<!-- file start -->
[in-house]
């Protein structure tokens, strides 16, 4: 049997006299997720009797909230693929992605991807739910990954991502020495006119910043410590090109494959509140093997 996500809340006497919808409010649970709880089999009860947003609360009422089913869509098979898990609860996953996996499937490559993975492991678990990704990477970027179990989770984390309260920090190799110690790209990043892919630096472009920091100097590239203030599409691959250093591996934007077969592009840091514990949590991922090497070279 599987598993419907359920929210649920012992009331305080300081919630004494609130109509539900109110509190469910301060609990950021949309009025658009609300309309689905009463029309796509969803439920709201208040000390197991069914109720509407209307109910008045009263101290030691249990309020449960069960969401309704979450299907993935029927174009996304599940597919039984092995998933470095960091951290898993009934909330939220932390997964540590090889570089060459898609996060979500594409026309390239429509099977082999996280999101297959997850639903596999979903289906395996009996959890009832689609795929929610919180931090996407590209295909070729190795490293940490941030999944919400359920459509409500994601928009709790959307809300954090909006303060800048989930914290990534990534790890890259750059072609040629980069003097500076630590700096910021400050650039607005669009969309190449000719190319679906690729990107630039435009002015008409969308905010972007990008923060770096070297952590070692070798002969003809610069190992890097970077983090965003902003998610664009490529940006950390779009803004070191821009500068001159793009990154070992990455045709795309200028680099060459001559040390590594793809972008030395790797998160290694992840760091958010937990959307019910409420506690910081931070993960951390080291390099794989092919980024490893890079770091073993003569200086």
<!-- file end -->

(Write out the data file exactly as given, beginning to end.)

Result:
[in-house]
């Protein structure tokens, strides 16, 4: 049997006299997720009797909230693929992605991807739910990954991502020495006119910043410590090109494959509140093997 996500809340006497919808409010649970709880089999009860947003609360009422089913869509098979898990609860996953996996499937490559993975492991678990990704990477970027179990989770984390309260920090190799110690790209990043892919630096472009920091100097590239203030599409691959250093591996934007077969592009840091514990949590991922090497070279 599987598993419907359920929210649920012992009331305080300081919630004494609130109509539900109110509190469910301060609990950021949309009025658009609300309309689905009463029309796509969803439920709201208040000390197991069914109720509407209307109910008045009263101290030691249990309020449960069960969401309704979450299907993935029927174009996304599940597919039984092995998933470095960091951290898993009934909330939220932390997964540590090889570089060459898609996060979500594409026309390239429509099977082999996280999101297959997850639903596999979903289906395996009996959890009832689609795929929610919180931090996407590209295909070729190795490293940490941030999944919400359920459509409500994601928009709790959307809300954090909006303060800048989930914290990534990534790890890259750059072609040629980069003097500076630590700096910021400050650039607005669009969309190449000719190319679906690729990107630039435009002015008409969308905010972007990008923060770096070297952590070692070798002969003809610069190992890097970077983090965003902003998610664009490529940006950390779009803004070191821009500068001159793009990154070992990455045709795309200028680099060459001559040390590594793809972008030395790797998160290694992840760091958010937990959307019910409420506690910081931070993960951390080291390099794989092919980024490893890079770091073993003569200086």